A number of football coaches are famous for chewing gum during their teams' matches, and not only did they attract the attention of fans in stadiums and on television, but the phenomenon prompted researchers to conduct a study on the subject.
Japanese researchers divided two groups of people into a group that chews gum and a group that does not chew it, and found that people who chewed gum for 20 minutes achieved 24% better performance in short-term memory and 38% in long-term memory compared to those who did not chew it.
The researchers found that chewing gum boosts memory, makes remembering easier, facilitates learning and increases attention time.
The site reported that when chewing gum is exposed to the roots of the teeth pressure, and nerve stimuli occur, and the brain begins to absorb information about that food will come soon, and therefore the body begins to prepare for the next food, and then the blood sugar level rises slightly, accompanied by the activation of insulin receptors, and when the blood sugar level rises, sugar is transferred from the blood to the inside of the cells, and when chewing gum, the brain can capture glucose easier, increasing the level of energy and attention.
Imagine the moment of the football game and the things that a football coach must do in a stadium consisting of many parts, and he must notice this system and the problems in it and correct them through changes of players or tactics, so chewing gum helps him think better.
What are the harms of chewing gum?
While chewing gum has some potential benefits, chewing too much of it can cause some unwanted side effects, including:
- Diarrhea: Sugar alcohols used to sweeten sugar-free gum have a laxative effect when consumed in large quantities, meaning that chewing too much sugar-free gum can cause digestive problems and diarrhea.
- Sugar-sweetened gum is harmful to dental health, because sugar is digested by bad bacteria in your mouth, causing an increase in the amount of plaque on your teeth and tooth decay over time, and eating too much sugar is also associated with a number of health conditions, such as obesity, insulin resistance, and diabetes.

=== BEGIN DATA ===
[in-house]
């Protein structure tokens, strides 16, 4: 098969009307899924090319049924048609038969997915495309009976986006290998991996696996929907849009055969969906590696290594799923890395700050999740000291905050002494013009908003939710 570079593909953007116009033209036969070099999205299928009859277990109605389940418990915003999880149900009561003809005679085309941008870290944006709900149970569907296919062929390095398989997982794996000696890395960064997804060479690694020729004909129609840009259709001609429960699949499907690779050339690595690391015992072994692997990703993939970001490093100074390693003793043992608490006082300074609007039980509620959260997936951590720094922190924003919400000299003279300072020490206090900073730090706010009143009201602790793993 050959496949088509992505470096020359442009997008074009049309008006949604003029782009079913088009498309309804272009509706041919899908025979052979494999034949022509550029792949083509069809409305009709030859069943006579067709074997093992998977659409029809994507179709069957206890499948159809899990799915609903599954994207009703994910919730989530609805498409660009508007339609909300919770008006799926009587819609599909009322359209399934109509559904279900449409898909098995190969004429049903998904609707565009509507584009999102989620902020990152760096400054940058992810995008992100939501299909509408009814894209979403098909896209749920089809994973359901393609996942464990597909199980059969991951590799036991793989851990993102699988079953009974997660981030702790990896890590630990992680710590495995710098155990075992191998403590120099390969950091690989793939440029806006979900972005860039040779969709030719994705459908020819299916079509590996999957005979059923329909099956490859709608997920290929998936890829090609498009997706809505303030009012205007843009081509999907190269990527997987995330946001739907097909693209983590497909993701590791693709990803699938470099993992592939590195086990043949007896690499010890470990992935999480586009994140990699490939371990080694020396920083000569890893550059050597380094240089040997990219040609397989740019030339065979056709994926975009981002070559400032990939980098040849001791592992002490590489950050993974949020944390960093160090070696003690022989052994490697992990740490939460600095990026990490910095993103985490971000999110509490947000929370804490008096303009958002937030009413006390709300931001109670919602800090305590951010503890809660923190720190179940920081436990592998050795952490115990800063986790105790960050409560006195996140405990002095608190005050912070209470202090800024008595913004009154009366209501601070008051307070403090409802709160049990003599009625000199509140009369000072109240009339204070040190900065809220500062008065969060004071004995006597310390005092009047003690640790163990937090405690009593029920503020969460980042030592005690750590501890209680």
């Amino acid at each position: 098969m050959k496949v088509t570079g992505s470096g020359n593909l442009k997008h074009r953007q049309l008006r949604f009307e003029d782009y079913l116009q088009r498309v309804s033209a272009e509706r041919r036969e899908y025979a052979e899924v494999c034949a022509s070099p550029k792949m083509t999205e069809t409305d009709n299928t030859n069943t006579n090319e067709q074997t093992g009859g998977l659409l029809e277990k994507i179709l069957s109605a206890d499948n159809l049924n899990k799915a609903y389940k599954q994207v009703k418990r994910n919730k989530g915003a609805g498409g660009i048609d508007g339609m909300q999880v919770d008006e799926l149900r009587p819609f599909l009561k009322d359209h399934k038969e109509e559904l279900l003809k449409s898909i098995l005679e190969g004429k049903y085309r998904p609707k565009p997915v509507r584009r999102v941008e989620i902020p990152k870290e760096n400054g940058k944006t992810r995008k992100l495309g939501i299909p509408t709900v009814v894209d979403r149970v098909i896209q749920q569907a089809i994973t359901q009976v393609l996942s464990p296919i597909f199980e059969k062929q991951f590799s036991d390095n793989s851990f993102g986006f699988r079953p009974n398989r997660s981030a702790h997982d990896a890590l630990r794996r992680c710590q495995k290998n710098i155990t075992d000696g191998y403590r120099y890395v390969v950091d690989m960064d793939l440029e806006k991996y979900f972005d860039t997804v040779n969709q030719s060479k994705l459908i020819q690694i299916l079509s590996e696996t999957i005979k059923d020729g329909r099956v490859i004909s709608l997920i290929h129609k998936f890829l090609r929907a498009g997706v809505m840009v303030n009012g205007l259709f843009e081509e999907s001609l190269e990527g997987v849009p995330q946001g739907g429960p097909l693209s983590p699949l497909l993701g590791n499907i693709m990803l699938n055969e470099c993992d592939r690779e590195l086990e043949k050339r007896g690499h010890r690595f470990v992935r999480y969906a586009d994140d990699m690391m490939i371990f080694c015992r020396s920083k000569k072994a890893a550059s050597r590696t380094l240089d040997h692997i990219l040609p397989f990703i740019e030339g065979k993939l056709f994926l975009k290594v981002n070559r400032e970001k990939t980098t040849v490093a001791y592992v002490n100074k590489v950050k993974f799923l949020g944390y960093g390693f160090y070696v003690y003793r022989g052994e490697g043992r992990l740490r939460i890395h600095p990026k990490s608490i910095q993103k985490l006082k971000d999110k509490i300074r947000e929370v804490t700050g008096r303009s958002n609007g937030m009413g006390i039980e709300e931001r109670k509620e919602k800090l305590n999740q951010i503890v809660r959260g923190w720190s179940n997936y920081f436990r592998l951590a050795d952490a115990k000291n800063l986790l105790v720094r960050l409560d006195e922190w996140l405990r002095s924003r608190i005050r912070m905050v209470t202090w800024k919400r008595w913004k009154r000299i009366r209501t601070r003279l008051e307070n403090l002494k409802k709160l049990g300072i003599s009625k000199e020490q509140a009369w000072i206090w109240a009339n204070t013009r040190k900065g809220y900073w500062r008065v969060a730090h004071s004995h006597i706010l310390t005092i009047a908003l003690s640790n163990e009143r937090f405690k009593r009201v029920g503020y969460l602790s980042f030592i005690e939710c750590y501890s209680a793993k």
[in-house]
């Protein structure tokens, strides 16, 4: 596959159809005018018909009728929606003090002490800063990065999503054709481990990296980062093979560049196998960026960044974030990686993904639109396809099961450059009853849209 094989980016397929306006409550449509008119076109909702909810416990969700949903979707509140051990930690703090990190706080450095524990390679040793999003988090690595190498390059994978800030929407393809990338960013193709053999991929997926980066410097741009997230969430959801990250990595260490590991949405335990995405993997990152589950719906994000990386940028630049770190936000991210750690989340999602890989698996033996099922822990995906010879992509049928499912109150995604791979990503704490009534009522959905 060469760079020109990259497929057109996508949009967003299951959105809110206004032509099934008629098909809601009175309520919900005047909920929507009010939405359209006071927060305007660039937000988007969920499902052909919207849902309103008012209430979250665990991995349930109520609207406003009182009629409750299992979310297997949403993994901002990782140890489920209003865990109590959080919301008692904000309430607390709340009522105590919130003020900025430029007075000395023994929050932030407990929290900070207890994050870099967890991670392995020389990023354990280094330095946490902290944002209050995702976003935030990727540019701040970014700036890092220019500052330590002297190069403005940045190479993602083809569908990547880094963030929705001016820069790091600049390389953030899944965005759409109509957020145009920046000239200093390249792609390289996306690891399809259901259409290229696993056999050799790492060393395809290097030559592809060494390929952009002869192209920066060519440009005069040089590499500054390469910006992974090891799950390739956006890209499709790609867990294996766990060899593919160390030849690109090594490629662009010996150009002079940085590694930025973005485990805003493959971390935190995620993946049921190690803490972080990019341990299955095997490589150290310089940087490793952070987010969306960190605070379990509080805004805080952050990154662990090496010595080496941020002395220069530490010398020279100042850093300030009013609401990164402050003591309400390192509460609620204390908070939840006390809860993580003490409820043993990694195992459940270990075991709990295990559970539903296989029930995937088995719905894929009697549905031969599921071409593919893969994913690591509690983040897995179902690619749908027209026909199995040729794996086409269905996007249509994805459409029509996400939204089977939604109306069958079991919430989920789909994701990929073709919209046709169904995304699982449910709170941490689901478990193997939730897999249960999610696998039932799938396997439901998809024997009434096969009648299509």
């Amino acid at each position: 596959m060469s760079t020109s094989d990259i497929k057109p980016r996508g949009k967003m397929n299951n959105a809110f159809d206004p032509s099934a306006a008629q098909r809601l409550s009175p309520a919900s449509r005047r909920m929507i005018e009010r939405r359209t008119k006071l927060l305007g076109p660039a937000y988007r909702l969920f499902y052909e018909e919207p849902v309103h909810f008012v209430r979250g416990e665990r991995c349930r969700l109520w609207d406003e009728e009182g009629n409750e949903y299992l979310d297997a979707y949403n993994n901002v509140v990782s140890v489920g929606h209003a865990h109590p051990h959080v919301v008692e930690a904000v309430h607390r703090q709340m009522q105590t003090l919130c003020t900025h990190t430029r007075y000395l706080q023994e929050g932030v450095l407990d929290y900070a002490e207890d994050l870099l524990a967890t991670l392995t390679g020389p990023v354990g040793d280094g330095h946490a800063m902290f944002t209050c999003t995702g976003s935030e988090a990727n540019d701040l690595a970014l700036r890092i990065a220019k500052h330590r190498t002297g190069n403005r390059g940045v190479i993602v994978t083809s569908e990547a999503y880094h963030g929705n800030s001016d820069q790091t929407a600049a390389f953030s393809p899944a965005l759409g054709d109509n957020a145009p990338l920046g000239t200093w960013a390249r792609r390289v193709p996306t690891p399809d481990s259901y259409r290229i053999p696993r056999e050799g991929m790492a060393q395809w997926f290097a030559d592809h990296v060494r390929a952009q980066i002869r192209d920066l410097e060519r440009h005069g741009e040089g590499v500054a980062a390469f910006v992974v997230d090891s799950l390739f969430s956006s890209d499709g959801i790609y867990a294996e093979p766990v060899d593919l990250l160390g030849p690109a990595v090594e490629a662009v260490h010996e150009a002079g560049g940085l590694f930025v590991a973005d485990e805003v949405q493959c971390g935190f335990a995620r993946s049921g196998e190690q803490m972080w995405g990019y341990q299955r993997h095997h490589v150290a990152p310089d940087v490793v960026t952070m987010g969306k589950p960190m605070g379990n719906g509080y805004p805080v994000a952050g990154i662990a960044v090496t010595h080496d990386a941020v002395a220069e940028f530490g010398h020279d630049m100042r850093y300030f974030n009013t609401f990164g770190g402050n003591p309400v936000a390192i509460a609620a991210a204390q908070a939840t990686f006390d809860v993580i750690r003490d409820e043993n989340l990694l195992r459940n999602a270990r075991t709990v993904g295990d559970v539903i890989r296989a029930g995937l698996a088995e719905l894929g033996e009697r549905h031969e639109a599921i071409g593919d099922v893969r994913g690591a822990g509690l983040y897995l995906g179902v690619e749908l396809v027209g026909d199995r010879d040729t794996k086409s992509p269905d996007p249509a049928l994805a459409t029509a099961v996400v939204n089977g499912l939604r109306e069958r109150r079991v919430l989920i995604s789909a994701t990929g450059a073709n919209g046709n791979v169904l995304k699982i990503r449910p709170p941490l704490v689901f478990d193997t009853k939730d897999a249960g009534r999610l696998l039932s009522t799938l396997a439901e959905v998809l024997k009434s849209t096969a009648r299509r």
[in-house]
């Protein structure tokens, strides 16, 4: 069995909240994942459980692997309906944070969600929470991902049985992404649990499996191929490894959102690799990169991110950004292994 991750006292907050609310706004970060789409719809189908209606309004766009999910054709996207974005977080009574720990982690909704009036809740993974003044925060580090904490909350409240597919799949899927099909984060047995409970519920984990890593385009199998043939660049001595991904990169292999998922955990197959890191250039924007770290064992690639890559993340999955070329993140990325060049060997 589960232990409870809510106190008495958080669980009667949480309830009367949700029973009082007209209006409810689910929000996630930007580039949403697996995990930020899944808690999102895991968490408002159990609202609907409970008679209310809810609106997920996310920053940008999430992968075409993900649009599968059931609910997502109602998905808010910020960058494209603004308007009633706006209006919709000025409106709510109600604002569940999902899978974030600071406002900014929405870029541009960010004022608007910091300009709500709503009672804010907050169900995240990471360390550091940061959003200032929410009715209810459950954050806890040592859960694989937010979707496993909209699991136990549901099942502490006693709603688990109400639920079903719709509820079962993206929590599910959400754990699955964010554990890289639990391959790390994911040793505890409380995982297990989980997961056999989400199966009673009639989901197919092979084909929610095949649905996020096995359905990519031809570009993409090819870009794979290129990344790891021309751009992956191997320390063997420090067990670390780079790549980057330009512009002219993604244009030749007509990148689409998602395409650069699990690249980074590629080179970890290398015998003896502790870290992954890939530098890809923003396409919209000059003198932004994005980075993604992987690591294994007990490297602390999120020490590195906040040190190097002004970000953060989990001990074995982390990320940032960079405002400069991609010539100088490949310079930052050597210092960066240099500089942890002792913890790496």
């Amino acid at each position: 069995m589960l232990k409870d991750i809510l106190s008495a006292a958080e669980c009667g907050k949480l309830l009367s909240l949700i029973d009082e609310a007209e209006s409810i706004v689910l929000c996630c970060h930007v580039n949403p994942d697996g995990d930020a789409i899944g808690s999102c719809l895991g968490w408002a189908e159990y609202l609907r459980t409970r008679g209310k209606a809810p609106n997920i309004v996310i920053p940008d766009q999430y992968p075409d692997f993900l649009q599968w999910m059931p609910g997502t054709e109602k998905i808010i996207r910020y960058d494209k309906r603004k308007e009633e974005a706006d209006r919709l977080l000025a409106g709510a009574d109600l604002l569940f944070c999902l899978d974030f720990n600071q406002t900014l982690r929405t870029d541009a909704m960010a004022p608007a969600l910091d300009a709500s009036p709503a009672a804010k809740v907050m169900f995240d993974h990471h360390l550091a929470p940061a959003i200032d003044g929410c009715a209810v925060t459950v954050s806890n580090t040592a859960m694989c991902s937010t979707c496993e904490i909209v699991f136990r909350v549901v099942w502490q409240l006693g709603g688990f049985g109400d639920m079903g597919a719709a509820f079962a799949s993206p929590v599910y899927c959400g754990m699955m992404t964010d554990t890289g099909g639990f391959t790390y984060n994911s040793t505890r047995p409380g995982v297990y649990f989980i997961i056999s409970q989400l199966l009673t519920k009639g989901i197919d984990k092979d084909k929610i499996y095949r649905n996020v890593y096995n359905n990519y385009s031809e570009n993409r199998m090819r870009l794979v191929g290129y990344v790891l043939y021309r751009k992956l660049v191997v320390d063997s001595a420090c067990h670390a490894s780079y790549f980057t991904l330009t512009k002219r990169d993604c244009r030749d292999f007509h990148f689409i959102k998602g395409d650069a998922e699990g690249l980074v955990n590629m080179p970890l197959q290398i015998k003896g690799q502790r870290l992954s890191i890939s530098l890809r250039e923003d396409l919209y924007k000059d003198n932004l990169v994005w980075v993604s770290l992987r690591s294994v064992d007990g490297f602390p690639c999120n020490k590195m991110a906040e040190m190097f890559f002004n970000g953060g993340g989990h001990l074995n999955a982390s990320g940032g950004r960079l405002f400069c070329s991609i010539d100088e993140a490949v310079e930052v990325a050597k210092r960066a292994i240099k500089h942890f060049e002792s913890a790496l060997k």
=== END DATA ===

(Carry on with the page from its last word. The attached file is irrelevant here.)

- Jaw problems: Constant chewing can lead to a jaw problem called temporomandibular disorder (TMD), which causes pain when chewing, and although this condition is rare, some studies have found a link between excessive chewing and TMJ disorder.
- Headaches: One research review suggests that chewing gum regularly may cause headaches in people prone to migraine attacks and tension headaches.
What happens to the stomach when you swallow gum?
According to the Mayo Clinic, although gum is designed to chew and not swallow, it is generally not harmful if swallowed.
A common myth suggests that swallowed gum stays in your stomach for a long time before you can digest it, but this is not true, if you swallow gum, it will not be digested but does not remain in your stomach, but moves relatively properly through the digestive system and exits with feces.
In very rare cases, swallowing large amounts of gum with constipation leads to intestinal obstruction in children, which is why frequent chewing gum should not be discouraged, especially in children.
Which gum should you choose?
If you like chewing gum it is best to choose sugar-free gum sweetened with xylitol, the main exception to this rule is for people with irritable bowel syndrome.
Sugar-free gum contains substances that can cause digestive problems in people with irritable bowel syndrome, and they are advised to choose gum sweetened with a low-calorie sweetener such as stevia.